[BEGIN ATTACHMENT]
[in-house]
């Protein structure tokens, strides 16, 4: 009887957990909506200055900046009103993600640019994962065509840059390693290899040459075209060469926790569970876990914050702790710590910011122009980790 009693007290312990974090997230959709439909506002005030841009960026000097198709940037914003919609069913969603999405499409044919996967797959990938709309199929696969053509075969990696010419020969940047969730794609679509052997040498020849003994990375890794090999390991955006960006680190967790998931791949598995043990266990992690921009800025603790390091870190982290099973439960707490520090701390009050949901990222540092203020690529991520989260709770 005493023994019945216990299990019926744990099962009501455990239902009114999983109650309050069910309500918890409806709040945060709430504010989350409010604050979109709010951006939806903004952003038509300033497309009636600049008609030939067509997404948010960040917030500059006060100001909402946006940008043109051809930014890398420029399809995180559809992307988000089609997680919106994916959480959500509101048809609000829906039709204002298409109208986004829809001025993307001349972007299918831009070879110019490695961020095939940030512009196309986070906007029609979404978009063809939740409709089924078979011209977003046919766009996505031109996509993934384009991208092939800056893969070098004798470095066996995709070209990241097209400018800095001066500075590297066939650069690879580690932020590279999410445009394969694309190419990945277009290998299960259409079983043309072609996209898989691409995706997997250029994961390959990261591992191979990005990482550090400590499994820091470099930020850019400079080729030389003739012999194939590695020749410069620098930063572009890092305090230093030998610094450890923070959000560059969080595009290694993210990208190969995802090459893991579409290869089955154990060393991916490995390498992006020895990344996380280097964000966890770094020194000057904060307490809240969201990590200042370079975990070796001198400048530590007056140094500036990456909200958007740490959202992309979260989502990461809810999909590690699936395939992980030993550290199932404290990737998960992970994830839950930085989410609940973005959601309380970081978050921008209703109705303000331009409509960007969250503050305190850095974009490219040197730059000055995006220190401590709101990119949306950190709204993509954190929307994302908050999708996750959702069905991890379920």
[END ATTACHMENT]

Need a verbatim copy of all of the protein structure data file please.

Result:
[in-house]
């Protein structure tokens, strides 16, 4: 009887957990909506200055900046009103993600640019994962065509840059390693290899040459075209060469926790569970876990914050702790710590910011122009980790 009693007290312990974090997230959709439909506002005030841009960026000097198709940037914003919609069913969603999405499409044919996967797959990938709309199929696969053509075969990696010419020969940047969730794609679509052997040498020849003994990375890794090999390991955006960006680190967790998931791949598995043990266990992690921009800025603790390091870190982290099973439960707490520090701390009050949901990222540092203020690529991520989260709770 005493023994019945216990299990019926744990099962009501455990239902009114999983109650309050069910309500918890409806709040945060709430504010989350409010604050979109709010951006939806903004952003038509300033497309009636600049008609030939067509997404948010960040917030500059006060100001909402946006940008043109051809930014890398420029399809995180559809992307988000089609997680919106994916959480959500509101048809609000829906039709204002298409109208986004829809001025993307001349972007299918831009070879110019490695961020095939940030512009196309986070906007029609979404978009063809939740409709089924078979011209977003046919766009996505031109996509993934384009991208092939800056893969070098004798470095066996995709070209990241097209400018800095001066500075590297066939650069690879580690932020590279999410445009394969694309190419990945277009290998299960259409079983043309072609996209898989691409995706997997250029994961390959990261591992191979990005990482550090400590499994820091470099930020850019400079080729030389003739012999194939590695020749410069620098930063572009890092305090230093030998610094450890923070959000560059969080595009290694993210990208190969995802090459893991579409290869089955154990060393991916490995390498992006020895990344996380280097964000966890770094020194000057904060307490809240969201990590200042370079975990070796001198400048530590007056140094500036990456909200958007740490959202992309979260989502990461809810999909590690699936395939992980030993550290199932404290990737998960992970994830839950930085989410609940973005959601309380970081978050921008209703109705303000331009409509960007969250503050305190850095974009490219040197730059000055995006220190401590709101990119949306950190709204993509954190929307994302908050999708996750959702069905991890379920």